It turns out that the same conditions that made 2010 so good here in Minnesota is exposing severe strains in the way the planet feeds itself.
U.S. May Have 'Problem' Meeting Surging Wheat Demand, FAO's Abbassian Says
By Luzi Ann Javier - Dec 9, 2010 1:29 AM CT
The U.S., the world’s largest wheat shipper, may not have the logistical capacity to meet rising global demand after rains cut the quality of the harvest in Canada and Australia, the United Nations said.
As much as 8 million metric tons of Australia’s wheat harvest may be downgraded because of excessive rains and Canada’s output suffered from wet weather, pushing importers to seek alternative suppliers, said Abdolreza Abbassian, an economist at the UN Food & Agriculture Organization, citing government estimates.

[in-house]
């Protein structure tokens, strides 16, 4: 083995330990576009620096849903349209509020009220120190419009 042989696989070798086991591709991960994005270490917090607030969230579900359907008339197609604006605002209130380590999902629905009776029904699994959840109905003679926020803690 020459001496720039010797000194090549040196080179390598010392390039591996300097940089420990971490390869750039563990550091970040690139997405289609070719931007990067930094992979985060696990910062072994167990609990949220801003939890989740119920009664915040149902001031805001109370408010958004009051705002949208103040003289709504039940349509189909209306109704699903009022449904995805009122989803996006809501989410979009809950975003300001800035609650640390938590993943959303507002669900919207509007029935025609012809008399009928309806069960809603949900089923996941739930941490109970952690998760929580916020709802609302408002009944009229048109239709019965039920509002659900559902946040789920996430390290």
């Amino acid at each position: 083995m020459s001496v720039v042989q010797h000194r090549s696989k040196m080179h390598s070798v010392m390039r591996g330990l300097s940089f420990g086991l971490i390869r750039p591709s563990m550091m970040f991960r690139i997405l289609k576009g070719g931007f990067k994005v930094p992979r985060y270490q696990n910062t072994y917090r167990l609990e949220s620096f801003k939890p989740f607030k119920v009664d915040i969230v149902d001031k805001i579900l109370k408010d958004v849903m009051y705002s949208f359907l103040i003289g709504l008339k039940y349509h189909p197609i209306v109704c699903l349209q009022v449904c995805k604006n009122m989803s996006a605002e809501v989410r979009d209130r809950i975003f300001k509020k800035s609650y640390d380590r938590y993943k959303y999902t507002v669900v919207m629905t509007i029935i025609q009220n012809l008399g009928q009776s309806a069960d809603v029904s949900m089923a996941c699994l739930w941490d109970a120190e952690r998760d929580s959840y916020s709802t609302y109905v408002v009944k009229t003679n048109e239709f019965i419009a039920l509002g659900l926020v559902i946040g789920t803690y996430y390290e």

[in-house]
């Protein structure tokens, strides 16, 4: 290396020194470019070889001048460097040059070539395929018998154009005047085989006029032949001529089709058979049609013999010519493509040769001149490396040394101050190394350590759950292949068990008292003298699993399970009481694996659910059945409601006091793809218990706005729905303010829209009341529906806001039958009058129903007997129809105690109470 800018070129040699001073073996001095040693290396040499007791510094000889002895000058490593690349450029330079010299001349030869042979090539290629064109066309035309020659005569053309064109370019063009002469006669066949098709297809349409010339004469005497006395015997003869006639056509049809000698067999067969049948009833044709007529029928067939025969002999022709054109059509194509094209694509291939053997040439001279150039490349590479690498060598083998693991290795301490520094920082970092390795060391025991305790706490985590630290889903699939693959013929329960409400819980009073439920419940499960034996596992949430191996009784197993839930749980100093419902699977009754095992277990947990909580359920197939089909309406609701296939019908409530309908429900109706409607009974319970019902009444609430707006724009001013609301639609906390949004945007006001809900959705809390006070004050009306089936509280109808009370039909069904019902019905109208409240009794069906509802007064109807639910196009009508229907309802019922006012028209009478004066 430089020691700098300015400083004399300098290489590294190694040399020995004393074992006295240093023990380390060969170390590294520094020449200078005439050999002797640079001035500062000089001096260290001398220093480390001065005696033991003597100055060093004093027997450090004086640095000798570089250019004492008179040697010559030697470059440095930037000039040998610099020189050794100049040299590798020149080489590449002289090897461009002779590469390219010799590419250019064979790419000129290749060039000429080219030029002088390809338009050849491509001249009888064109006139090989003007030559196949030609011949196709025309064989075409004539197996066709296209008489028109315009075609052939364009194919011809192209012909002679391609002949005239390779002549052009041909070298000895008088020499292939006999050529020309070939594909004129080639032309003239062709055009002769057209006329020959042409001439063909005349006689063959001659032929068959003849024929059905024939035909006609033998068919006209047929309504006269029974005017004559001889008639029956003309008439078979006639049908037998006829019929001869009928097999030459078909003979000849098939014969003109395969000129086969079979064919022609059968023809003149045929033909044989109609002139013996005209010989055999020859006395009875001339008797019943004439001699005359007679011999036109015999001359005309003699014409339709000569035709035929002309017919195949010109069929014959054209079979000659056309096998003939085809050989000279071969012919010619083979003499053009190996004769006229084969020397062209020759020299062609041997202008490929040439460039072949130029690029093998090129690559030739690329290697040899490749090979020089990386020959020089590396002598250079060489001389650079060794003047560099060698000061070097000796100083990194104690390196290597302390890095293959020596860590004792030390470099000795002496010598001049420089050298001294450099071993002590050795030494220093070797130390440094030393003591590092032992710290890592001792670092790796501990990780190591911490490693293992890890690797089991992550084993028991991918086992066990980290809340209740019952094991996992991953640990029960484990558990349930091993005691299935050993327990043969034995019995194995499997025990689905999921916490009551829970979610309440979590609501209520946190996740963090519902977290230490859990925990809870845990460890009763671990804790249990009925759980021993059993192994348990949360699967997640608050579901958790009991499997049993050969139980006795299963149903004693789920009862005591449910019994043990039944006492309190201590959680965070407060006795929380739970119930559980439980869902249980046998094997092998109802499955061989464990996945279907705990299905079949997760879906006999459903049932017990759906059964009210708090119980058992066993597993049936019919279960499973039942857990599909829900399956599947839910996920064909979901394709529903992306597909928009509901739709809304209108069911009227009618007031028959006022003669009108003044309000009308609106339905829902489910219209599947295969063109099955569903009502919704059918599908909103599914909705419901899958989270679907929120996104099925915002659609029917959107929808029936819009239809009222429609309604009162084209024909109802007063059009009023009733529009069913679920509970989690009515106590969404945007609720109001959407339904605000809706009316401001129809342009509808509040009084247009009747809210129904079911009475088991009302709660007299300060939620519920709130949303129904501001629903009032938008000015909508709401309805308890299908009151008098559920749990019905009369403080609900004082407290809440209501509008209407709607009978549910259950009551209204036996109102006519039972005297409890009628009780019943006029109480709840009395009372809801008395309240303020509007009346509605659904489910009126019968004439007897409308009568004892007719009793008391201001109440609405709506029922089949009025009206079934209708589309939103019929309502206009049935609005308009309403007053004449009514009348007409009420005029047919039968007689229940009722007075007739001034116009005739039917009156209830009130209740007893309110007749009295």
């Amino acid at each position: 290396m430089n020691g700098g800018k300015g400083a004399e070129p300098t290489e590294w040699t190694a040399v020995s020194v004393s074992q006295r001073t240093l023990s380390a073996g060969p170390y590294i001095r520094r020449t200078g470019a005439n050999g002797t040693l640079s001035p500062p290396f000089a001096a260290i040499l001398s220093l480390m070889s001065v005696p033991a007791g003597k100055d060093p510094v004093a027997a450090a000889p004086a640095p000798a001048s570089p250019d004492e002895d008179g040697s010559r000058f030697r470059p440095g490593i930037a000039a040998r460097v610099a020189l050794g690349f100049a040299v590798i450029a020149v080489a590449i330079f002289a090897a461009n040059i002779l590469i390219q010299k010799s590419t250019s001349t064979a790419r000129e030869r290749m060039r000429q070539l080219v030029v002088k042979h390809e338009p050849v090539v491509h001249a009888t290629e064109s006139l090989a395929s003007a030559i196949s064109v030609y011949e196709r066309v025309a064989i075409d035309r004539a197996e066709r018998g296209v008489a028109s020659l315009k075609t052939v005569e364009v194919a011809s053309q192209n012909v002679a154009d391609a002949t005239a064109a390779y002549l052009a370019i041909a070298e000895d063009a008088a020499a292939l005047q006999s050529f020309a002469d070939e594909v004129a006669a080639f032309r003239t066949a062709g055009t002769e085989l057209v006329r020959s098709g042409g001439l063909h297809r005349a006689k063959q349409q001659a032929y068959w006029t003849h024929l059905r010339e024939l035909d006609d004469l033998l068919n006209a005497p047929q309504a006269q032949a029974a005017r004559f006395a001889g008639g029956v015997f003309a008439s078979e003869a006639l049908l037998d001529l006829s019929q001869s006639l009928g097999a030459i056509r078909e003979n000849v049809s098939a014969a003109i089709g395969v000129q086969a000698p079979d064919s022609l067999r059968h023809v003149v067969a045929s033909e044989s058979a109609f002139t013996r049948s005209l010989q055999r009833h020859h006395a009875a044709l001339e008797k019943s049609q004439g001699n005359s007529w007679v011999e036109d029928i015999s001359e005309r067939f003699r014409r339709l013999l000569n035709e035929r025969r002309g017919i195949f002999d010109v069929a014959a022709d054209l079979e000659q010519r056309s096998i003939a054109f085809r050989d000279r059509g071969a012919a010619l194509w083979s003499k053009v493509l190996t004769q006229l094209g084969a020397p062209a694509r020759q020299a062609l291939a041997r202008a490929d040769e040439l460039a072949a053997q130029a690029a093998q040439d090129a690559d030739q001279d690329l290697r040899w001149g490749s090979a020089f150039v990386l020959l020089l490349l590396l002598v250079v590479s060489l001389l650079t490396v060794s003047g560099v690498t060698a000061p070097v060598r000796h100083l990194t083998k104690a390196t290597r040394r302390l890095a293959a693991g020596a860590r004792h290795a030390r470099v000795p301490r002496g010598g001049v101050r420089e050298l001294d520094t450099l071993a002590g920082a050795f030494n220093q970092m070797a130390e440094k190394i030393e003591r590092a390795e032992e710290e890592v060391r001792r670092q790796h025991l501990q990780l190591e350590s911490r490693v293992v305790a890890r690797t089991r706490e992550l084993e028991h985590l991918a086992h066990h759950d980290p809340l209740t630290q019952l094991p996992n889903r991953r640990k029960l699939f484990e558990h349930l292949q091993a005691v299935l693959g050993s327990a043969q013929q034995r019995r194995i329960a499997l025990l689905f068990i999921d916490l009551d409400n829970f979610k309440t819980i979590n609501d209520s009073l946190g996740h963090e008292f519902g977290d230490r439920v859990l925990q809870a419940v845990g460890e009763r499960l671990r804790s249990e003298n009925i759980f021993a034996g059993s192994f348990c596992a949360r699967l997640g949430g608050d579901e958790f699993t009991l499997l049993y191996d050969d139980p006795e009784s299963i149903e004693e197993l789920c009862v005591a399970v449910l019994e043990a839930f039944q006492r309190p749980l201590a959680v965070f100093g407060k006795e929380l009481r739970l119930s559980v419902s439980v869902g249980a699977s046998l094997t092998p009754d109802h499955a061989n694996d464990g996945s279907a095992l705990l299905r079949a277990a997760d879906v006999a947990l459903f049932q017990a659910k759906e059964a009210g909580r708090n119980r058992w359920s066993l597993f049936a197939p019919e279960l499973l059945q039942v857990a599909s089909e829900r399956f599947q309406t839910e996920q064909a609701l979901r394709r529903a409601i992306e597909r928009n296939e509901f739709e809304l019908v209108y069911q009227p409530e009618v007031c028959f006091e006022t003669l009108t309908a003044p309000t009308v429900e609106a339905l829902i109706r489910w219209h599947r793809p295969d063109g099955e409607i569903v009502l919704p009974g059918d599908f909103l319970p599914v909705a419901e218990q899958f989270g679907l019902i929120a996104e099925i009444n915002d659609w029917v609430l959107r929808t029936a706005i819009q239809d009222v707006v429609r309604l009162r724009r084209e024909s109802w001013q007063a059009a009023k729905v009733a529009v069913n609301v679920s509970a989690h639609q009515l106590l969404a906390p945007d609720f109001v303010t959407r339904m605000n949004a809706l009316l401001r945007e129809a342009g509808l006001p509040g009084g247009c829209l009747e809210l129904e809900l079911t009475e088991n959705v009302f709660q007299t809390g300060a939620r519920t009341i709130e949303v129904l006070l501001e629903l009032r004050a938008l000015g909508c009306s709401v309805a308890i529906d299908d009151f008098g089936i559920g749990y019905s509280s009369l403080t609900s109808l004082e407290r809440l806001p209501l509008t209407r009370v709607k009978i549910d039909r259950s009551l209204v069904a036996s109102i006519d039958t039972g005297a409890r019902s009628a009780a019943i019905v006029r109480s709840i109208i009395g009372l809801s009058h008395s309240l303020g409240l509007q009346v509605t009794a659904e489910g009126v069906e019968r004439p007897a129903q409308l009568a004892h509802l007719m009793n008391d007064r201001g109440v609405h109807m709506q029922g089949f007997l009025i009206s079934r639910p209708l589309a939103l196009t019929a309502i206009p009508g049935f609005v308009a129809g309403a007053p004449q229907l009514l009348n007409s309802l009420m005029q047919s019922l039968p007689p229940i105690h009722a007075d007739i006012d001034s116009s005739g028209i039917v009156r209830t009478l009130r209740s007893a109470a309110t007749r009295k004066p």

“Right now, the only country that would have such supply to compensate for the downgrade of Australia and also Canada would be the U.S.,” Abbassian said in an interview. “The problem is that the capacity in the U.S. for terminals to absorb enough milling wheat for shipment, it’s just not there.”
Increased demand from the U.S. may lead to supply bottlenecks, delaying deliveries and intensifying competition among importers, said Park Yang Jin, business manager at Seoul- based Daehan Flour Mills Co., South Korea’s largest milling wheat importer. This would help sustain a rally in Chicago futures, he said. The U.S. accounts for 27 percent of global wheat trade.
Futures jumped about 64 percent since June 30, surging to a two-year high of $8.68 a bushel in August, after the worst drought in at least half a century in Russia, the world’s third- biggest grower last year. The March-delivery contract traded at $7.88 a bushel, up 0.5 percent at 3:21 p.m. Singapore time. more